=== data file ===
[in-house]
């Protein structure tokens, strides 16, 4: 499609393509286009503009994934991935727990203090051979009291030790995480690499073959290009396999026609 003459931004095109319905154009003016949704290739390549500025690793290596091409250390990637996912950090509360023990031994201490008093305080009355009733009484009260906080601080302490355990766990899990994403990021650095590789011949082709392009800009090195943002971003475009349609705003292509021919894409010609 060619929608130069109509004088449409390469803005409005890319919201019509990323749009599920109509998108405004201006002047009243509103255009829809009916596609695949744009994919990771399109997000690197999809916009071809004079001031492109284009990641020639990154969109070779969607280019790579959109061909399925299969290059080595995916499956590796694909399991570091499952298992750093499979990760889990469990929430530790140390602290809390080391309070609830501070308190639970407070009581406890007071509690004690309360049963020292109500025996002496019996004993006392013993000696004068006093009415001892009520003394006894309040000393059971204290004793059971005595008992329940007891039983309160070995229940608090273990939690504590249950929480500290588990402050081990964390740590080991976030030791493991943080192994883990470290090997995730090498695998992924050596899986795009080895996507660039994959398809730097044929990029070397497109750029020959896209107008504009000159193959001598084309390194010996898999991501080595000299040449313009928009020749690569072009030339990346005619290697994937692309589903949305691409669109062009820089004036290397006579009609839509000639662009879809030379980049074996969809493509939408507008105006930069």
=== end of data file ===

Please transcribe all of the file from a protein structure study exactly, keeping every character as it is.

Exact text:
[in-house]
């Protein structure tokens, strides 16, 4: 499609393509286009503009994934991935727990203090051979009291030790995480690499073959290009396999026609 003459931004095109319905154009003016949704290739390549500025690793290596091409250390990637996912950090509360023990031994201490008093305080009355009733009484009260906080601080302490355990766990899990994403990021650095590789011949082709392009800009090195943002971003475009349609705003292509021919894409010609 060619929608130069109509004088449409390469803005409005890319919201019509990323749009599920109509998108405004201006002047009243509103255009829809009916596609695949744009994919990771399109997000690197999809916009071809004079001031492109284009990641020639990154969109070779969607280019790579959109061909399925299969290059080595995916499956590796694909399991570091499952298992750093499979990760889990469990929430530790140390602290809390080391309070609830501070308190639970407070009581406890007071509690004690309360049963020292109500025996002496019996004993006392013993000696004068006093009415001892009520003394006894309040000393059971204290004793059971005595008992329940007891039983309160070995229940608090273990939690504590249950929480500290588990402050081990964390740590080991976030030791493991943080192994883990470290090997995730090498695998992924050596899986795009080895996507660039994959398809730097044929990029070397497109750029020959896209107008504009000159193959001598084309390194010996898999991501080595000299040449313009928009020749690569072009030339990346005619290697994937692309589903949305691409669109062009820089004036290397006579009609839509000639662009879809030379980049074996969809493509939408507008105006930069």